Ford explores ‘personal mobility’ and challenge of traffic-choked cities

Chief executive Alan Mulally outlines plans at Detroit motor show event

Ford Motor, which pioneered the affordable mass-produced motor car, is looking to play a bigger role in building public transport vehicles or integrating cities' transport systems as it grapples with the growing challenge of helping people move around the world's traffic-choked cities.

Alan Mulally, Ford's chief executive, said questions of "personal mobility" and "quality of life" were some of the "most important and exciting developments" around the world and simply providing more and more cars was "not going to work".

Rare insight
Mr Mulally's comments at a Detroit motor show event offer a rare insight into a senior car executive's thinking about the wider transport challenges facing the industry.

Younger people in many industrialised countries are putting off learning to drive and buying vehicles, while in the developing world fast-growing car ownership has clogged many cities.


Ford has long been the car company most open to thinking broadly about mobility issues. Henry Ford, its founder, sought to open up the world's highways "to all mankind" by making his vehicles ever cheaper. Bill Ford, his great-grandson and the company's current executive chairman, also has a history of interest in environmental issues that has shaped the company's approach.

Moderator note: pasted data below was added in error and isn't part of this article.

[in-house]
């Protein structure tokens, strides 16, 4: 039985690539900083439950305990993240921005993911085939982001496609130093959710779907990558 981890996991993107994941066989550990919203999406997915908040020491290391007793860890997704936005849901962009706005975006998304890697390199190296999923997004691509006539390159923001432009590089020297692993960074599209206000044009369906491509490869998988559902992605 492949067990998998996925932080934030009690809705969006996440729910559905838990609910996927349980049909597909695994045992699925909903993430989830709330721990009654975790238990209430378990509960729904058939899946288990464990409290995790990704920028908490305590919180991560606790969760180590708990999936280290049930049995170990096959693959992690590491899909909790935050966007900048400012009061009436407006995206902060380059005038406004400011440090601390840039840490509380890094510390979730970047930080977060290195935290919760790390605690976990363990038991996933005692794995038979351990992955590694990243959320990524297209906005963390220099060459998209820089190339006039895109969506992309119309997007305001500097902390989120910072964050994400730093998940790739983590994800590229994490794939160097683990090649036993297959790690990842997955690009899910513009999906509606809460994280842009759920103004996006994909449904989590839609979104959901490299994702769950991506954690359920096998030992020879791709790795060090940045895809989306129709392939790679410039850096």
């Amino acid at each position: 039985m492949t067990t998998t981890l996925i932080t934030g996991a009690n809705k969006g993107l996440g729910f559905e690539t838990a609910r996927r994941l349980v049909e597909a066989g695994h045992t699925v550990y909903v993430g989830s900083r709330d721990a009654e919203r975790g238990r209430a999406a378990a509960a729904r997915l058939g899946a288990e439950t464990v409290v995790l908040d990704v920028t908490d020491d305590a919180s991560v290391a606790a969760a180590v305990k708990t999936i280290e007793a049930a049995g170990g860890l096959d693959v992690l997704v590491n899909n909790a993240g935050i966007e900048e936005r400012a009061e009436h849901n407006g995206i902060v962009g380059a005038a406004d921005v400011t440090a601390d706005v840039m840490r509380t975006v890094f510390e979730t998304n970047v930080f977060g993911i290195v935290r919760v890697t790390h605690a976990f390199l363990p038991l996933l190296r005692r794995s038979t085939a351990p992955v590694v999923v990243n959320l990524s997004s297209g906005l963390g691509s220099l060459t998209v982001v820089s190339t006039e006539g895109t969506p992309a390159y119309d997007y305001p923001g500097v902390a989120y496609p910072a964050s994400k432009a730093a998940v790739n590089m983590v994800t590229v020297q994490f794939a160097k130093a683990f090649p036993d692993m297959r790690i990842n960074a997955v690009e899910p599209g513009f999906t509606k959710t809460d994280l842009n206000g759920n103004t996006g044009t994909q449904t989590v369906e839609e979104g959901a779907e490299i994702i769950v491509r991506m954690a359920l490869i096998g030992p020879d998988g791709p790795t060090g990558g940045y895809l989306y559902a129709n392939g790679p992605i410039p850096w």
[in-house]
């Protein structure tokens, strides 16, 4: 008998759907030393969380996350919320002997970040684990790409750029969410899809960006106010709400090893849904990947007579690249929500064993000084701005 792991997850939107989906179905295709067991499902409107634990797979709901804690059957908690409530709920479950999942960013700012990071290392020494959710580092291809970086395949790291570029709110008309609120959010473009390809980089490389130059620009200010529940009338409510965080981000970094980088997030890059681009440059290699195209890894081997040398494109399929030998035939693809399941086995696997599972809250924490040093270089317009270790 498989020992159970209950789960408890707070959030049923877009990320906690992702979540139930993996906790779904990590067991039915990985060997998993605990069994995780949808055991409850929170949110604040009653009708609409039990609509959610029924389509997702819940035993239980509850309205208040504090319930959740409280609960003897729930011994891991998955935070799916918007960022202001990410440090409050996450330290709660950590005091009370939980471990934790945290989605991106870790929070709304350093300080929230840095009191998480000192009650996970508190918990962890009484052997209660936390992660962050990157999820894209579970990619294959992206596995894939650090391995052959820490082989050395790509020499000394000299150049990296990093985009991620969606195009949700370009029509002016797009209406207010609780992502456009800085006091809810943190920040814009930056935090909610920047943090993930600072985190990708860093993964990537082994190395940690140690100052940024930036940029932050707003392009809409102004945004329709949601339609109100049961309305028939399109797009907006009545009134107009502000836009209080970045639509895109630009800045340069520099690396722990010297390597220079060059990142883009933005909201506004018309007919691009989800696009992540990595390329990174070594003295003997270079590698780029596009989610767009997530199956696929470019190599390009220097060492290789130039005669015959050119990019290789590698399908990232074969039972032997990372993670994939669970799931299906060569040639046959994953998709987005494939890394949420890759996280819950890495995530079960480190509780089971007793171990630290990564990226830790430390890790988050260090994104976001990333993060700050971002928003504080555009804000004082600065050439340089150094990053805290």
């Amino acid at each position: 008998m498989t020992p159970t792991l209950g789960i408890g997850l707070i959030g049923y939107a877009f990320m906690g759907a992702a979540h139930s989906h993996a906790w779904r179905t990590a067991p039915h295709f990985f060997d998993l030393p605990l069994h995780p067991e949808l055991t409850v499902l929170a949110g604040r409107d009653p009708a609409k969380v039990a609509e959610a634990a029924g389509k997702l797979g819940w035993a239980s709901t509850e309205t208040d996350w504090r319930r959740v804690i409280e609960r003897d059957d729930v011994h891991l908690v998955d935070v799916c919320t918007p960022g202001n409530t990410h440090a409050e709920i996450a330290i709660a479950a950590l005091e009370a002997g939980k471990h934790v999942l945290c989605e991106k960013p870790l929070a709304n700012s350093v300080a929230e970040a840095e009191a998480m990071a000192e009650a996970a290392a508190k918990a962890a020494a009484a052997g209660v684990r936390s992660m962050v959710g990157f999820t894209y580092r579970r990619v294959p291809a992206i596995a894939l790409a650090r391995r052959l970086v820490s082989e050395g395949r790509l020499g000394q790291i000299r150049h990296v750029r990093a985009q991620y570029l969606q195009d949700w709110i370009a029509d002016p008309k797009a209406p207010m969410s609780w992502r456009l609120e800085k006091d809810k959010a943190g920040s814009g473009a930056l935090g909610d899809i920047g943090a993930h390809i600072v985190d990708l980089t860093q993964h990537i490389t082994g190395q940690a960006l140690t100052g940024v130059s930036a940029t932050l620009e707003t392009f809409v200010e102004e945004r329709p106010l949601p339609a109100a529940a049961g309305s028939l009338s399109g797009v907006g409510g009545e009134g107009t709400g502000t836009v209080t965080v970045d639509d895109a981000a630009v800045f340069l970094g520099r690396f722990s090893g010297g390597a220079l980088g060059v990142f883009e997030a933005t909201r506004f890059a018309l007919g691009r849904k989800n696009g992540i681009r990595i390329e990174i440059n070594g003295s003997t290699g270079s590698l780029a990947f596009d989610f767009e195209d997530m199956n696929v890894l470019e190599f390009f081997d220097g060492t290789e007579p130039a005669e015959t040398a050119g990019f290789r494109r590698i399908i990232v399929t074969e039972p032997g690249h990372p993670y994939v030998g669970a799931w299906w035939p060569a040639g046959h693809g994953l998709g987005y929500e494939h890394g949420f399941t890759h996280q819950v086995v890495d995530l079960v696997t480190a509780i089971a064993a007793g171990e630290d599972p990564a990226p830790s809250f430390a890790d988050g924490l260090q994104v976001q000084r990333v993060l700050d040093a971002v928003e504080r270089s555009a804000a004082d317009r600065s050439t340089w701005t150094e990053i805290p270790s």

“I think the most important thing is to look at the way the world is and where the world is going and to develop a plan,” Mr Mulally said. “We’re going to see more and more larger cities. Personal mobility is going to be of really ever-increasing importance to livable lifestyles in big cities.”

Mr Mulally admitted to not knowing what role Ford would play in facilitating movement around future big cities and said he believed there would always be a market for cars.

But he added that the company might be involved in integrating the various technical systems driving cities’ transport systems, since it had skills in that area. “Maybe [our focus] will be on components; maybe it’ll be on pieces of the equipment,” Mr Mulally said. “I don’t know.”

People in the US had "re-evaluated" what they wanted from life following the recession and in many cases no longer valued large, prestigious vehicles as highly as they did, he said.

Those people included ageing baby-boomers who were shifting to smaller vehicles such as the Ford Fiesta since they no longer felt the need for anything larger.

To get more young consumers driving, Mr Mulally said the key was to offer more affordable cars.

– Copyright The Financial Times Limited 2014